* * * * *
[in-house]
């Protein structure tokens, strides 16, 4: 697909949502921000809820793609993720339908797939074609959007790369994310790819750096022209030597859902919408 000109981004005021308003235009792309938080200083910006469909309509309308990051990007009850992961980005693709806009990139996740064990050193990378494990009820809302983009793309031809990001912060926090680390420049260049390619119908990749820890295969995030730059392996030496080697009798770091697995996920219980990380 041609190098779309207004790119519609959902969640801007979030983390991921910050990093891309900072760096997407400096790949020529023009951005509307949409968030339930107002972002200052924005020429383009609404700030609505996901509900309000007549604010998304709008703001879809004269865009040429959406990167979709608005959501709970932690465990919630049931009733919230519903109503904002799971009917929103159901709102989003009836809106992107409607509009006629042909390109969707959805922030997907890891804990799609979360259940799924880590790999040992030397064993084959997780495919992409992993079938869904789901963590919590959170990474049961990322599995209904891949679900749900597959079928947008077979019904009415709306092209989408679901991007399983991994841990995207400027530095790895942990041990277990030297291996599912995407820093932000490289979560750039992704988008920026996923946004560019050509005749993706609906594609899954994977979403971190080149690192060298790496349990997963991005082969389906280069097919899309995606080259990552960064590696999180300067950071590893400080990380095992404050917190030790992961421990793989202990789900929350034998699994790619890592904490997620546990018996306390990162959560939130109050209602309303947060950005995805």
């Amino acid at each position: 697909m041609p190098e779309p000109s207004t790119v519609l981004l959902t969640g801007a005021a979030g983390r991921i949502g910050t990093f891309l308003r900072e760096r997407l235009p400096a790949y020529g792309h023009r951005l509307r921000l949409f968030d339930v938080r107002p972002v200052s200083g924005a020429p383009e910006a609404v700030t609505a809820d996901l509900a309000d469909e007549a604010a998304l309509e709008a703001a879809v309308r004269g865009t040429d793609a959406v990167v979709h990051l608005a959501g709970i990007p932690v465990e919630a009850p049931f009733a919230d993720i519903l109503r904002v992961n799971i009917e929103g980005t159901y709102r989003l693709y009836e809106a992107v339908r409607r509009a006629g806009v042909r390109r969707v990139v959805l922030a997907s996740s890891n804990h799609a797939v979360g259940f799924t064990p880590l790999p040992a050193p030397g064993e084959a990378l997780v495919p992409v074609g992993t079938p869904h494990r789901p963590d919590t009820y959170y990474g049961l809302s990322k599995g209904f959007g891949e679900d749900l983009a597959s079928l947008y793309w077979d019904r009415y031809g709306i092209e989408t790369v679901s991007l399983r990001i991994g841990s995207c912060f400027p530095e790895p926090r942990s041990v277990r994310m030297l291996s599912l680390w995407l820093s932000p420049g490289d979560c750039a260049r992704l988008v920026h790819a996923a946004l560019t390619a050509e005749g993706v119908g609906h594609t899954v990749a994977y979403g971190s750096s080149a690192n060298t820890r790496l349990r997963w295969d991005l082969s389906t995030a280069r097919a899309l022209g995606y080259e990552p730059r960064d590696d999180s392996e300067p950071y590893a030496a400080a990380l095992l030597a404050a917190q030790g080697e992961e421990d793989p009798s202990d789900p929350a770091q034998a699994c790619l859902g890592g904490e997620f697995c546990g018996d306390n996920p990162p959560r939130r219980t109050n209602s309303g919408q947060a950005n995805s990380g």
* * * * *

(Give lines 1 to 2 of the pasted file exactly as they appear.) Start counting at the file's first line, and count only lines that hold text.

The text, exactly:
[in-house]
């Protein structure tokens, strides 16, 4: 697909949502921000809820793609993720339908797939074609959007790369994310790819750096022209030597859902919408 000109981004005021308003235009792309938080200083910006469909309509309308990051990007009850992961980005693709806009990139996740064990050193990378494990009820809302983009793309031809990001912060926090680390420049260049390619119908990749820890295969995030730059392996030496080697009798770091697995996920219980990380 041609190098779309207004790119519609959902969640801007979030983390991921910050990093891309900072760096997407400096790949020529023009951005509307949409968030339930107002972002200052924005020429383009609404700030609505996901509900309000007549604010998304709008703001879809004269865009040429959406990167979709608005959501709970932690465990919630049931009733919230519903109503904002799971009917929103159901709102989003009836809106992107409607509009006629042909390109969707959805922030997907890891804990799609979360259940799924880590790999040992030397064993084959997780495919992409992993079938869904789901963590919590959170990474049961990322599995209904891949679900749900597959079928947008077979019904009415709306092209989408679901991007399983991994841990995207400027530095790895942990041990277990030297291996599912995407820093932000490289979560750039992704988008920026996923946004560019050509005749993706609906594609899954994977979403971190080149690192060298790496349990997963991005082969389906280069097919899309995606080259990552960064590696999180300067950071590893400080990380095992404050917190030790992961421990793989202990789900929350034998699994790619890592904490997620546990018996306390990162959560939130109050209602309303947060950005995805």